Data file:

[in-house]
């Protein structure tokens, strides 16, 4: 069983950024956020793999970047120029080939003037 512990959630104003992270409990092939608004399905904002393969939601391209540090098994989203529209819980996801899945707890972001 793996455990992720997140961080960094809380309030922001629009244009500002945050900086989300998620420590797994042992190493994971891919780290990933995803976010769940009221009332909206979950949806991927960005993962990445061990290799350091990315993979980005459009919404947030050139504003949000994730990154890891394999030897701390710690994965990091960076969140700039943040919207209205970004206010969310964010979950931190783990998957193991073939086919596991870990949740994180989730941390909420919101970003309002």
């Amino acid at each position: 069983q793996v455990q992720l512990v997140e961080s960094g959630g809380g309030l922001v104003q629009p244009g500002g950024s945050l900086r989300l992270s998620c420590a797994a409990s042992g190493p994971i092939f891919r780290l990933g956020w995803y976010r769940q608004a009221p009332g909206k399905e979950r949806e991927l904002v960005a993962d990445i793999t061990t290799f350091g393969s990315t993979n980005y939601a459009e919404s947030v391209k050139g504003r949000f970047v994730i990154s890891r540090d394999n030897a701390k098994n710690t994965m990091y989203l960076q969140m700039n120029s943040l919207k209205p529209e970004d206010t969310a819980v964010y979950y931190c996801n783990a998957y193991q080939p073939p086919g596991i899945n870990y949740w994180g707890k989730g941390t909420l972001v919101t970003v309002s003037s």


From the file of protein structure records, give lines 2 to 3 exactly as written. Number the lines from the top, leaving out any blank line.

């Protein structure tokens, strides 16, 4: 069983950024956020793999970047120029080939003037 512990959630104003992270409990092939608004399905904002393969939601391209540090098994989203529209819980996801899945707890972001 793996455990992720997140961080960094809380309030922001629009244009500002945050900086989300998620420590797994042992190493994971891919780290990933995803976010769940009221009332909206979950949806991927960005993962990445061990290799350091990315993979980005459009919404947030050139504003949000994730990154890891394999030897701390710690994965990091960076969140700039943040919207209205970004206010969310964010979950931190783990998957193991073939086919596991870990949740994180989730941390909420919101970003309002």
């Amino acid at each position: 069983q793996v455990q992720l512990v997140e961080s960094g959630g809380g309030l922001v104003q629009p244009g500002g950024s945050l900086r989300l992270s998620c420590a797994a409990s042992g190493p994971i092939f891919r780290l990933g956020w995803y976010r769940q608004a009221p009332g909206k399905e979950r949806e991927l904002v960005a993962d990445i793999t061990t290799f350091g393969s990315t993979n980005y939601a459009e919404s947030v391209k050139g504003r949000f970047v994730i990154s890891r540090d394999n030897a701390k098994n710690t994965m990091y989203l960076q969140m700039n120029s943040l919207k209205p529209e970004d206010t969310a819980v964010y979950y931190c996801n783990a998957y193991q080939p073939p086919g596991i899945n870990y949740w994180g707890k989730g941390t909420l972001v919101t970003v309002s003037s």